Originally written on Fangraphs  |  Last updated 7/1/13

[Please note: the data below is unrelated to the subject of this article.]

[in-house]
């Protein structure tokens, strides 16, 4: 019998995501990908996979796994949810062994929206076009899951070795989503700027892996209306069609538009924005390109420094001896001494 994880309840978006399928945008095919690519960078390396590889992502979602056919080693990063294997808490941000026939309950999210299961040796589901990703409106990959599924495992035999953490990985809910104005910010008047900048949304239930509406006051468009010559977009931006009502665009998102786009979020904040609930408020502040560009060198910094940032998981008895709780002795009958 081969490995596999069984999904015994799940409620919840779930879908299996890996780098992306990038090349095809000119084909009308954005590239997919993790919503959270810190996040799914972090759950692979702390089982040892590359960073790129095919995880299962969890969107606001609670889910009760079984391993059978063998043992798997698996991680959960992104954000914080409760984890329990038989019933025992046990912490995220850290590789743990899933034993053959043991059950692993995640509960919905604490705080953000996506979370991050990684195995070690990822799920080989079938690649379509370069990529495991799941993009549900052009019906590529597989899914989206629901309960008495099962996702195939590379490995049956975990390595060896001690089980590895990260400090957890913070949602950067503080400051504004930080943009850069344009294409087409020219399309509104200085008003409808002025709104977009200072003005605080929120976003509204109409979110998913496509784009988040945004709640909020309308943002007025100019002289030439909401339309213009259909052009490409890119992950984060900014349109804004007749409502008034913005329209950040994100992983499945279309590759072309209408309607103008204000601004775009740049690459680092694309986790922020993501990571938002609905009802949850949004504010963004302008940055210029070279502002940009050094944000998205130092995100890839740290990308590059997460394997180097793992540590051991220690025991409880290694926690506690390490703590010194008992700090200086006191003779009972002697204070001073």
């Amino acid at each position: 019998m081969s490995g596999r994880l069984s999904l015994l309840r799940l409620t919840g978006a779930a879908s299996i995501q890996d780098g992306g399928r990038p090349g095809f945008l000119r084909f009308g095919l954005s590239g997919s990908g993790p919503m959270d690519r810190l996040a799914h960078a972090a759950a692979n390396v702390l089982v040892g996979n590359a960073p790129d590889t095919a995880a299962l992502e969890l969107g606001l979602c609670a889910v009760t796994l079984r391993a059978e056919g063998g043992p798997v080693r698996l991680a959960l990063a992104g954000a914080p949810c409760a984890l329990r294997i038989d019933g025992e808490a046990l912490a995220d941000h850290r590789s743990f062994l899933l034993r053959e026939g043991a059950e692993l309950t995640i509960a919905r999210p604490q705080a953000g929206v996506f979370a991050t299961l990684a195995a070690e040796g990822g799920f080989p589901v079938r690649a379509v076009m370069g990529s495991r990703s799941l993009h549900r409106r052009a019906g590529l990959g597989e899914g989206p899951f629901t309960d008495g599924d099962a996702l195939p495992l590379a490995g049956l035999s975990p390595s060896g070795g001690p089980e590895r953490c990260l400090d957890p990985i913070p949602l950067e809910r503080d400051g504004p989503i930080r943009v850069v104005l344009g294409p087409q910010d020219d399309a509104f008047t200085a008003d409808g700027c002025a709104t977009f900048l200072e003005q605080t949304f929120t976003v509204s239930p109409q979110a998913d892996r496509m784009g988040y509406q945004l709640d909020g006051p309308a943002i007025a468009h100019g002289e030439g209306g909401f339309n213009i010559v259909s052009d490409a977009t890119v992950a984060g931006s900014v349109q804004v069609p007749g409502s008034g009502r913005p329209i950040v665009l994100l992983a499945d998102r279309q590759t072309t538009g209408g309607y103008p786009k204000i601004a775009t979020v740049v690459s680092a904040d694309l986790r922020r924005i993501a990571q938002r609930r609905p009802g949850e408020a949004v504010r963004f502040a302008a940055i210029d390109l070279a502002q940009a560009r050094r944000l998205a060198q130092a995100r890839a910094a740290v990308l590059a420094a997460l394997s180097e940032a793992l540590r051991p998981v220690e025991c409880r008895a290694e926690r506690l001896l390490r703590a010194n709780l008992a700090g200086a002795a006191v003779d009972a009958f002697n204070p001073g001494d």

I know a lot of you loved this guy, so this thread is a place for you all to say goodbye… Jeff Francoeur always seemed destined to be a Kansas City Royal. Even when he was a Georgia-born-and-raised Atlanta prospect, he was always destined to be a Royal. Sort of. It seems as if very early on Dayton Moore’s tenure as General Manager of the Royals, Joe Posnanski was predicting that Moore, who played a big part in Francoeur’s drafting and development when Moore worked for Atlanta, would find a way to acquire The Natural. Francoeur’s destiny went deeper than geography, though. Jeff Francoeur, whether in one of good or bad seasons, has never been a player who liked to take a walk. While Georgia was his birthplace, Kansas City may have been his spiritual home all along. After all, since 2000, the Royals have had the worst walk rate in baseball. Also: since 1990, the Royals have had the worst walk rate in baseball. The franchise with the worst walk rate since 1980? Just guess. What if we go back to 1970? Sigh. Francoeur’s Kansas City career started on a high note of his 2011 comeback season, but this weekend, in a move many thought should happen but were not confident that the Royals would have the guts to make, the outfielder was designated for assignment. Over the last few seasons, even before he came to Kansas City, I have written my fair share (and probably more than that) about Francoeur. By this spring, I could not even successfully joke about him. While I doubt we have seen the last of Jeff Francoeur in the major leagues, his time as a everyday player is probably at an end. I had planned taking a (permanent?) hiatus from writing about Francoeur, but this weekend’s events seem to mark a turning point. Given all that has been written about Francoeur and his ups and downs, a few reflections what we might take away from end of The Frenchise Era in Kansas City seem to be in order. When Jeff Francoeur fulfilled The Prophecy in December of 2010 by signing with the Dayton Moore-led Royals for $2.5 million (plus the classic Dayton Moore classic mutual option), the reaction was predictable. Many national writers simply thought it was hilarious. Analytically-minded Royals fans, however, were understandably furious. Over the three previous seasons in Atlanta, New York, and Texas, Francoeur had been below replacement level. Why would the Royals waste any time on him, even if he was just 27? Although the reaction was understandable, and in many ways justifiable, it was something of an overreaction at the time. My own post probably was. Yes, Francoeur was bad, and his fielding was overrated given how much range he had lost since his major league debut. Yet he was not that old (27), $2.5 million was not that much, he had shown potential in the past, and, most importantly, the Royals did not have any immediate options that looked to be as good or better. Sure, maybe the likes Mitch Maier or Gregor Blanco were a bit cheaper, but they were not clearly better, and neither had the upside that Francoeur had flashed earlier in his career. This was not a Jose Guillen deal in which the Royals would need to be lucky if he was going to be worth even one year of his three-year, $36 million contract. The team had no long-term commitment to Francoeur. If it worked out, great, they would have a slightly better team. If not, they could say part ways without having wasted significant opportunity cost. This is not to say bloggers should have passed up the chance to have a good time. This is simply to acknowledge that the criticism of a small, one-year deal was at more exacting than it deserved at the time. By the end of the 2011 season, the criticisms seemed wildly misplaced. Francoeur had the best season of his career at the plate with a 117 wRC+ (.285/329/.476) excluding his 2007 debut that was less than half of a season. While his walk and strikeout rates were actually a bit worse than previous seasons, his power seemed better than ever as he hit 47 doubles, 20 home runs, and even threw in 22 steals. Of course, as the season wore on teams were no longer surprised when Francoeur ran, and he ended up getting caught 10 times, but it balanced out overall. His range was a problem, but he threw enough runners out that it made up for it. Moore’s small off-season gamble on Francoeur (not to mention Melky Cabrera, who also revived his career) had paid off. Alongside Alex Gordon having perhaps the best season by a Royals position player since George Brett in 1985 and the debut of Eric Hosmer, things were looking up in Kansas City. And then Dayton doubled down. The Royals signed Francoeur to a two-year, $13.5 million extension after the season. (The Royals also were said to have offered a similar extension to Cabrera, who turned it down, thus leading to Jonathan Sanchez trade. Ahem.) Although this was not a huge contract, it was a far cry from a one-year commitment under $3 million. Sure, it would have been a bargain for the average-to-above-average performance Francoeur had given in 2011. The problem was that it was far from obvious that he could pull it off again. Although Francoeur had shown that he was not necessarily stuck being the hitter struggling with a wOBA of around .300 from 2008-2010, it is not as if those years were erased from his permanent record. One could have argued that the contract was appropriate for the below-average player Francoeur projected to be in 2012 and 2013 if he was playing full-time. The problem with that, though, was that the Royals were supposed to be beyond the point of playing below-average players every day. Taking chances on Francoeur and Cabrera on nearly no-risk deals prior to 2011 was smart and paid off. But to extend Francoeur in this fashion was doubling down and expecting Francoeur to have mostly overcome his past problems (and he clearly had not with respect to plate discipline). This same Double Down logic led to the extension of Bruce Chen during the same off-season. Chen also got a $2.5 million deal prior to 2011, and it worked out well, as he parlayed his fly ball skill into a sub-.4 ERA despite poor peripherals. Moore extended Chen for two years and $9 million after the season. Fast forward to the 2012-2013 off-season, and multiple sources are reporting that the Royals very much want to move Francoeur and Chen. To the surprise of no one, the Royals were stuck with both players since they had both turned back into pumpkins during the 2012 season. Instead of looking for another low-risk stopgap, the next 2011 Jeff Francoeur, the Royals simply hoped that the past was the past, except for 2011, which they hoped was the present and future. Perhaps Moore was scared off by Wil Myers‘ problems in the minors during 2011, when Myers was dealing with injuries. Myers recovered enough to rake during the Arizona Fall League and put himself back among the top prospects in the game, but at that point, Moore had already extended Francoeur. As so often during Moore’s tenure in Kansas City, Moore could not bring himself to wait and see how things developed before spending too much on mediocrity (see also: Guthrie, Jeremy). Francoeur hit .235/.287/.378 (77 wRC+) in 2012, and even those who completely dismissed defensive metrics were hard-pressed to argue that his arm could make up for all of those triples to right field. There was reason to think Francoeur was not quite that bad, but even regression provided little hope that Francoeur would be useful as an everyday player in 2013. Yet the (mostly self-caused) events of the 2012-2013 off-season left the Royals with little choice. There is no need to twist the knife about Myers further at this point. Francoeur probably is not quite as bad as the .208/.248/.322 (50 wRC+) hitter he has been so far in 2013, but it is also clear that he is not even really useful as a platoon player or at this point in his career. While Johnny Giavotella is the player getting Francoeur’s roster spot in the short-term, Francoeur has really lost his job to David Lough, a player the Royals like so much that he spent three full seasons in AAA from 2010-2012 with very unimpressive numbers. It is a sad time for those who love clubhouse leadership, big smiles, $100 bill-wrapped baseballs, and free pizza. Perhaps the saddest are those (like me) who never got a Frenchy Quarter t-shirt. I am sure Francoeur and his smile and the fun stories that accompany him will surface somewhere (maybe even Omaha!) again eventually, but this is probably it from him as an everyday contributor. It is fitting that the end came in Kansas City. Let’s look back on Francoeur’s biggest hit in Royals uniform (so far?) according to Win Probability Added. At one time, I suppose people would have thought May 11, 2011 would go down in as a big day in Royals history as the day Eric “Votto” Hosmer hit his first career major league home run while his family watched from the stands in Yankee Stadium. (Hey, Hosmer has his wRC+ back over 100 this year. George Brett the miracle worker!) Or perhaps it would be remembered as as classic pitching duel between A.J. Burnett and Vin Mazzaro. It did turn out to be a close and exciting game, as it wentto extra innings. With the game tied 2-2 in the top of the tenth with two outs and Hosmer on second, Frenchy doubled in Hosmer to give the Royals the 3-2 lead (.352 WPA). Although this did not win the game for the Royals, they could not have won without it — the Yankees tied it up in the bottom of the inning before Hosmer hit a game-winning sacrifice in the 11th. I won’t remember anything specific, but I assume Royals outfielders celebrated in appropriate fashion.